The value of exit interviews



The value of effective exit interviews

Employees sometimes leave their positions. It’s a commercial reality for employers. Not all businesses take the time to find out why the employee is leaving, however.

Knowing the reasons why an employee has opted to leave your organisation can be valuable information for employers and this is why it makes good business sense to carry out exit interviews.


What is an exit interview?

The most effective way to gather this key information from departing employees is to conduct an exit interview before an employee leaves your business.

The exit interview is an informal meeting which takes place between the departing employee and their line manager, or sometimes, a more senior manager. It is best to hold the exit interview on the employee’s last working day.


Keep it informal

As the meeting is informal, the employee does not enjoy the right to be accompanied by a co-worker or trade union representative at it. However, you may wish to allow an employee to be accompanied by a co-worker to make them feel as comfortable possible.

While the meeting should be informal, it is a good idea to keep written minutes of the issues that are discussed. These can be taken by the manager, or by a separate note-taker. Some organisations develop an exit interview form to be completed by the parties in the meeting as an alternative to taking minutes.


Try to establish the reasons the employee chose to leave

The purpose of the exit interview is to establish if the employee had any specific issues or concerns that influenced or informed their decision to leave.

Where a specific concern is identified, it allows the employer to take steps to investigate and remedy a workplace problem they may not have been aware of.

As your workplace eliminates issues that frustrate employees, your employee retention rate, staff morale and absence rates are all likely to improve.


Common reasons for leaving


If the employee is leaving because s/he has been offered a similar job, but with a better salary, you may need to review the salary packages you offer your staff.


If the employee is leaving because s/he has been offered a similar job on a similar salary, but with additional benefits, you may need to review your benefits packages – for instance, those relating to sick pay, maternity/adoptive/paternity pay, health insurance, flexi-time or other flexible or family-friendly working arrangements.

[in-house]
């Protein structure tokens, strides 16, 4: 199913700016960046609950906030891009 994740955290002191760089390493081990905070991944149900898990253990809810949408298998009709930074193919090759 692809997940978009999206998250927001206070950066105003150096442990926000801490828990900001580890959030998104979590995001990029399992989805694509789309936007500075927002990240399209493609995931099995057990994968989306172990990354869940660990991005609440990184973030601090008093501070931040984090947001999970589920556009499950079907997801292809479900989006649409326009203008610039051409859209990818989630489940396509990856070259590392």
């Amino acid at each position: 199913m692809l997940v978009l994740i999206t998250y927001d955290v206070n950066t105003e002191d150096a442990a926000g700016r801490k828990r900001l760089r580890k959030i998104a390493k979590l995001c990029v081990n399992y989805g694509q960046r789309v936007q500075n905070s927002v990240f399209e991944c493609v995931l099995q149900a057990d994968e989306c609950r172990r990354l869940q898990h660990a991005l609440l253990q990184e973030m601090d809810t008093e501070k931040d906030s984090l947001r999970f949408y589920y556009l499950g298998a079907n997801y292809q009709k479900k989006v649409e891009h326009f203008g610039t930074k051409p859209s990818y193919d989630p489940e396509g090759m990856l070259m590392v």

Procedural issues

If the employee is leaving because s/he has an issue with an aspect of the job, or with company policy, procedure, or contractual requirement, you may need to review that job role, policy, procedure or requirements.

Interpersonal issues

If the employee is leaving because s/he has been experiencing difficulties with a co-worker or manager, you ought to investigate the matter and take remedial steps, if necessary.


Using exit interview feedback

You may not be in a position to implement changes based on exiting employee feedback if it is not reasonable and legitimate to do so. The process of undertaking the review is nevertheless beneficial from an operational perspective.

Most employees will be leaving for their own reasons, such as changing their career path, retirement, a need to work in a less demanding role, or a desire to come out of the workplace completely.

Having this information is still valuable, as you will be reassured that the employee had no concerns with their employment.


Remind departing employees of their contractual obligations

As well as being an information gathering exercise, the exit interview represents an opportunity to remind departing employees of any contractual obligations relating to restrictive covenants, confidentiality or intellectual property. If the employee is in possession of company property, how such property is to be returned should be discussed with the employee before the exit interview.


Thank the employee for their service

Finally, the exit interview provides you with an opportunity to thank your employee for his/her service to your organisation and to conclude the employment relationship in a positive manner.


Need help with exit interviews?

Please contact the advice line on +353 1 886 0350 to speak with a consultant on this or any HR issue affecting your organisation.


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